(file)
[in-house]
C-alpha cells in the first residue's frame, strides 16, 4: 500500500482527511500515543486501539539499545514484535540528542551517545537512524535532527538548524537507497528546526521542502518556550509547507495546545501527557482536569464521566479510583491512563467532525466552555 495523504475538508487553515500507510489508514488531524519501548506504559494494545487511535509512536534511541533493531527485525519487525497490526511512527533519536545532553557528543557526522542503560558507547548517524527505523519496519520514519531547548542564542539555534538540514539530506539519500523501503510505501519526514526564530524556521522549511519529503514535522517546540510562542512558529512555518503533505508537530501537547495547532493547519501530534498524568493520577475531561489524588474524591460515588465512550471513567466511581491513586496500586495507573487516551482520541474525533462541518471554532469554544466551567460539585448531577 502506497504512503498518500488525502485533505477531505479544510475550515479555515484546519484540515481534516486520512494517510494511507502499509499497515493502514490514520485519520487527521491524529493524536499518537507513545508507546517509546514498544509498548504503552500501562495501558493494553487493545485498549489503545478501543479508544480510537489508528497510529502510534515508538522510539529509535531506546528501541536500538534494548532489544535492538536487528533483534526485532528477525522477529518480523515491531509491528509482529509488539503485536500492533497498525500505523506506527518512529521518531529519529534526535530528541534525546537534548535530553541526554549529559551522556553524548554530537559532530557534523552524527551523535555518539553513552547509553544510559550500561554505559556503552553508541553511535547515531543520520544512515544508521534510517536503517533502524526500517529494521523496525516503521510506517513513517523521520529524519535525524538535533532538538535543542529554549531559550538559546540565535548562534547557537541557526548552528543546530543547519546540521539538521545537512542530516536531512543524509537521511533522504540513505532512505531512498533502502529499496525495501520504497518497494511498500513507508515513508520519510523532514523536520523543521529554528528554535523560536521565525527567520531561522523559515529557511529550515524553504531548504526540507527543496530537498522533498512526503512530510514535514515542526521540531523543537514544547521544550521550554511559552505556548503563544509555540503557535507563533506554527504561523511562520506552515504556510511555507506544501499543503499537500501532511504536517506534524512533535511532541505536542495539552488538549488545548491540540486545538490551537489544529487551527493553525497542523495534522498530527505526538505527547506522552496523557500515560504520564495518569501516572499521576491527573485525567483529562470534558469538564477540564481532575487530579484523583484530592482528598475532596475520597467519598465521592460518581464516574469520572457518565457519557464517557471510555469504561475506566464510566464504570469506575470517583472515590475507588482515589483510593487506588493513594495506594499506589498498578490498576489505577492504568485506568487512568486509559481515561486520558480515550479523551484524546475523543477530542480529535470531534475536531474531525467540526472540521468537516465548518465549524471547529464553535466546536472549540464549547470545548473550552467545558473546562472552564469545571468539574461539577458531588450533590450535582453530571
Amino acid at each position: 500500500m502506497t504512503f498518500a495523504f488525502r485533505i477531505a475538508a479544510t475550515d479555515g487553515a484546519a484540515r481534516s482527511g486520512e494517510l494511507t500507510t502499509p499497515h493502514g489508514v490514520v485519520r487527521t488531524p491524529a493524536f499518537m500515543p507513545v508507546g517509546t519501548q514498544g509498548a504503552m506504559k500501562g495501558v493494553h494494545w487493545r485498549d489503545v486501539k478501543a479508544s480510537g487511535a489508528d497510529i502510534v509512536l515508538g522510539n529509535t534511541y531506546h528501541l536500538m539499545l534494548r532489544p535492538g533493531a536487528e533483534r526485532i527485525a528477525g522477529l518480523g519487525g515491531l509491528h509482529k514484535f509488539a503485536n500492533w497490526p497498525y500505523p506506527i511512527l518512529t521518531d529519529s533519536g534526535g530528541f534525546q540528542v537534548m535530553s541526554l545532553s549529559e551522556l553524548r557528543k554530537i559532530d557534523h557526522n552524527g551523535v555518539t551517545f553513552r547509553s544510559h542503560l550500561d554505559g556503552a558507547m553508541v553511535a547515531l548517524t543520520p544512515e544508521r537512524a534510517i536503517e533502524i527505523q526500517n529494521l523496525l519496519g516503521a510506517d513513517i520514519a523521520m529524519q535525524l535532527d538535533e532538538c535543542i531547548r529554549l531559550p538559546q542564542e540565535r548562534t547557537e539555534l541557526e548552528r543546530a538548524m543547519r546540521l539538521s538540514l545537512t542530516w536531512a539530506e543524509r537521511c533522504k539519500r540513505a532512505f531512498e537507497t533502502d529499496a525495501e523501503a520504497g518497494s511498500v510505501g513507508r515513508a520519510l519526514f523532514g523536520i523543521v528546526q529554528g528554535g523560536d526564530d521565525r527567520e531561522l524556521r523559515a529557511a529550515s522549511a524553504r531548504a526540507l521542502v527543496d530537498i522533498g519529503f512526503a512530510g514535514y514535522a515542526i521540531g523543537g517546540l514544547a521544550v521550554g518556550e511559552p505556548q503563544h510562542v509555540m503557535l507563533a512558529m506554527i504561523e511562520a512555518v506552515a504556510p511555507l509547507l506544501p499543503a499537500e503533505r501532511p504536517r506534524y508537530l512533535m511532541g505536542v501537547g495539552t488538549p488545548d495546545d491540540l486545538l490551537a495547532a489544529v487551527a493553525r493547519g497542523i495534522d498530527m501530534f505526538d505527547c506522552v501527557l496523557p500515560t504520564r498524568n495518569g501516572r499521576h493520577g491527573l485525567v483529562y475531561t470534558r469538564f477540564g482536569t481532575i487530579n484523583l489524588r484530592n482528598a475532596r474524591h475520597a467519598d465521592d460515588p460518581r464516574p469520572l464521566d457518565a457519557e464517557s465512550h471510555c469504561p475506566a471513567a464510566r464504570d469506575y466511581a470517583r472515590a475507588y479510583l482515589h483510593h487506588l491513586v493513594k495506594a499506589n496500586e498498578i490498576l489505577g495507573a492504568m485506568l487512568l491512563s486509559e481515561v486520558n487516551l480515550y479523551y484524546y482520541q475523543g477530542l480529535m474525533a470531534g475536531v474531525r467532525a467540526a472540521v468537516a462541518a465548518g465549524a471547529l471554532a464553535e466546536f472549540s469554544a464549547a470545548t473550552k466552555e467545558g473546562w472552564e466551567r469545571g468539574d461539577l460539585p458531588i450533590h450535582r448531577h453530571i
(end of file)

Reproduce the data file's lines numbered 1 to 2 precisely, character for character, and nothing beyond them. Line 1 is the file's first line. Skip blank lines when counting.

[in-house]
C-alpha cells in the first residue's frame, strides 16, 4: 500500500482527511500515543486501539539499545514484535540528542551517545537512524535532527538548524537507497528546526521542502518556550509547507495546545501527557482536569464521566479510583491512563467532525466552555 495523504475538508487553515500507510489508514488531524519501548506504559494494545487511535509512536534511541533493531527485525519487525497490526511512527533519536545532553557528543557526522542503560558507547548517524527505523519496519520514519531547548542564542539555534538540514539530506539519500523501503510505501519526514526564530524556521522549511519529503514535522517546540510562542512558529512555518503533505508537530501537547495547532493547519501530534498524568493520577475531561489524588474524591460515588465512550471513567466511581491513586496500586495507573487516551482520541474525533462541518471554532469554544466551567460539585448531577 502506497504512503498518500488525502485533505477531505479544510475550515479555515484546519484540515481534516486520512494517510494511507502499509499497515493502514490514520485519520487527521491524529493524536499518537507513545508507546517509546514498544509498548504503552500501562495501558493494553487493545485498549489503545478501543479508544480510537489508528497510529502510534515508538522510539529509535531506546528501541536500538534494548532489544535492538536487528533483534526485532528477525522477529518480523515491531509491528509482529509488539503485536500492533497498525500505523506506527518512529521518531529519529534526535530528541534525546537534548535530553541526554549529559551522556553524548554530537559532530557534523552524527551523535555518539553513552547509553544510559550500561554505559556503552553508541553511535547515531543520520544512515544508521534510517536503517533502524526500517529494521523496525516503521510506517513513517523521520529524519535525524538535533532538538535543542529554549531559550538559546540565535548562534547557537541557526548552528543546530543547519546540521539538521545537512542530516536531512543524509537521511533522504540513505532512505531512498533502502529499496525495501520504497518497494511498500513507508515513508520519510523532514523536520523543521529554528528554535523560536521565525527567520531561522523559515529557511529550515524553504531548504526540507527543496530537498522533498512526503512530510514535514515542526521540531523543537514544547521544550521550554511559552505556548503563544509555540503557535507563533506554527504561523511562520506552515504556510511555507506544501499543503499537500501532511504536517506534524512533535511532541505536542495539552488538549488545548491540540486545538490551537489544529487551527493553525497542523495534522498530527505526538505527547506522552496523557500515560504520564495518569501516572499521576491527573485525567483529562470534558469538564477540564481532575487530579484523583484530592482528598475532596475520597467519598465521592460518581464516574469520572457518565457519557464517557471510555469504561475506566464510566464504570469506575470517583472515590475507588482515589483510593487506588493513594495506594499506589498498578490498576489505577492504568485506568487512568486509559481515561486520558480515550479523551484524546475523543477530542480529535470531534475536531474531525467540526472540521468537516465548518465549524471547529464553535466546536472549540464549547470545548473550552467545558473546562472552564469545571468539574461539577458531588450533590450535582453530571